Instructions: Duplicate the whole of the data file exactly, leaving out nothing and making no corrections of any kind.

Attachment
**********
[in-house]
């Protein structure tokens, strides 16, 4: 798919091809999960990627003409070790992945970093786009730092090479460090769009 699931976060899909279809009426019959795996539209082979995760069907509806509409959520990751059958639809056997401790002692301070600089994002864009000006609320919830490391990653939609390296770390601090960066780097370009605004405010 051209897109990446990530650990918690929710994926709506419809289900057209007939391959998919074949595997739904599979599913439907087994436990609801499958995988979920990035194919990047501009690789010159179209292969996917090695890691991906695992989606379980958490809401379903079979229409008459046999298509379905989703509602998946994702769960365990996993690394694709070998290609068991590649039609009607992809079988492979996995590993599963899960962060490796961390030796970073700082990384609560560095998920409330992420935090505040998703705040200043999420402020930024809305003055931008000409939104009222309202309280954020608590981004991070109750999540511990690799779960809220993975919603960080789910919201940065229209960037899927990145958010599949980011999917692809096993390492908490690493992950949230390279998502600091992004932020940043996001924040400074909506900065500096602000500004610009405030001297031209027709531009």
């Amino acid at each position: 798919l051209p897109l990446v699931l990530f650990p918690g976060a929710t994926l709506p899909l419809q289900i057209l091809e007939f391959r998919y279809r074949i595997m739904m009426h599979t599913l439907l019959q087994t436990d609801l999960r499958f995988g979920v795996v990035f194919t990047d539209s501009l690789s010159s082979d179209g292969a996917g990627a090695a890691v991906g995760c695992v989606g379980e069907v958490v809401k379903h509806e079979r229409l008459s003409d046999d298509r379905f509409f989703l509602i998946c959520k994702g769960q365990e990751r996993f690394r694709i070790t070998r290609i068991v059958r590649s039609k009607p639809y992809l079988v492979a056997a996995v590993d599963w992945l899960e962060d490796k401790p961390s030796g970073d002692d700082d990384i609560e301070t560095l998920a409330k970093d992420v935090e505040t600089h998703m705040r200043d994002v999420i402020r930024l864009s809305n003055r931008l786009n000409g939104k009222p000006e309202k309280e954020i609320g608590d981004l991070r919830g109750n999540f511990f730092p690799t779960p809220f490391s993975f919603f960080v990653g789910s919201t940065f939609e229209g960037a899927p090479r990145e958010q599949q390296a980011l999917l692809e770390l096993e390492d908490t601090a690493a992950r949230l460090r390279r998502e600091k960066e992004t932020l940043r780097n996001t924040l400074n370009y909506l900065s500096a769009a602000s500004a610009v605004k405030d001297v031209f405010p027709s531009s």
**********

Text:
[in-house]
């Protein structure tokens, strides 16, 4: 798919091809999960990627003409070790992945970093786009730092090479460090769009 699931976060899909279809009426019959795996539209082979995760069907509806509409959520990751059958639809056997401790002692301070600089994002864009000006609320919830490391990653939609390296770390601090960066780097370009605004405010 051209897109990446990530650990918690929710994926709506419809289900057209007939391959998919074949595997739904599979599913439907087994436990609801499958995988979920990035194919990047501009690789010159179209292969996917090695890691991906695992989606379980958490809401379903079979229409008459046999298509379905989703509602998946994702769960365990996993690394694709070998290609068991590649039609009607992809079988492979996995590993599963899960962060490796961390030796970073700082990384609560560095998920409330992420935090505040998703705040200043999420402020930024809305003055931008000409939104009222309202309280954020608590981004991070109750999540511990690799779960809220993975919603960080789910919201940065229209960037899927990145958010599949980011999917692809096993390492908490690493992950949230390279998502600091992004932020940043996001924040400074909506900065500096602000500004610009405030001297031209027709531009």
């Amino acid at each position: 798919l051209p897109l990446v699931l990530f650990p918690g976060a929710t994926l709506p899909l419809q289900i057209l091809e007939f391959r998919y279809r074949i595997m739904m009426h599979t599913l439907l019959q087994t436990d609801l999960r499958f995988g979920v795996v990035f194919t990047d539209s501009l690789s010159s082979d179209g292969a996917g990627a090695a890691v991906g995760c695992v989606g379980e069907v958490v809401k379903h509806e079979r229409l008459s003409d046999d298509r379905f509409f989703l509602i998946c959520k994702g769960q365990e990751r996993f690394r694709i070790t070998r290609i068991v059958r590649s039609k009607p639809y992809l079988v492979a056997a996995v590993d599963w992945l899960e962060d490796k401790p961390s030796g970073d002692d700082d990384i609560e301070t560095l998920a409330k970093d992420v935090e505040t600089h998703m705040r200043d994002v999420i402020r930024l864009s809305n003055r931008l786009n000409g939104k009222p000006e309202k309280e954020i609320g608590d981004l991070r919830g109750n999540f511990f730092p690799t779960p809220f490391s993975f919603f960080v990653g789910s919201t940065f939609e229209g960037a899927p090479r990145e958010q599949q390296a980011l999917l692809e770390l096993e390492d908490t601090a690493a992950r949230l460090r390279r998502e600091k960066e992004t932020l940043r780097n996001t924040l400074n370009y909506l900065s500096a769009a602000s500004a610009v605004k405030d001297v031209f405010p027709s531009s």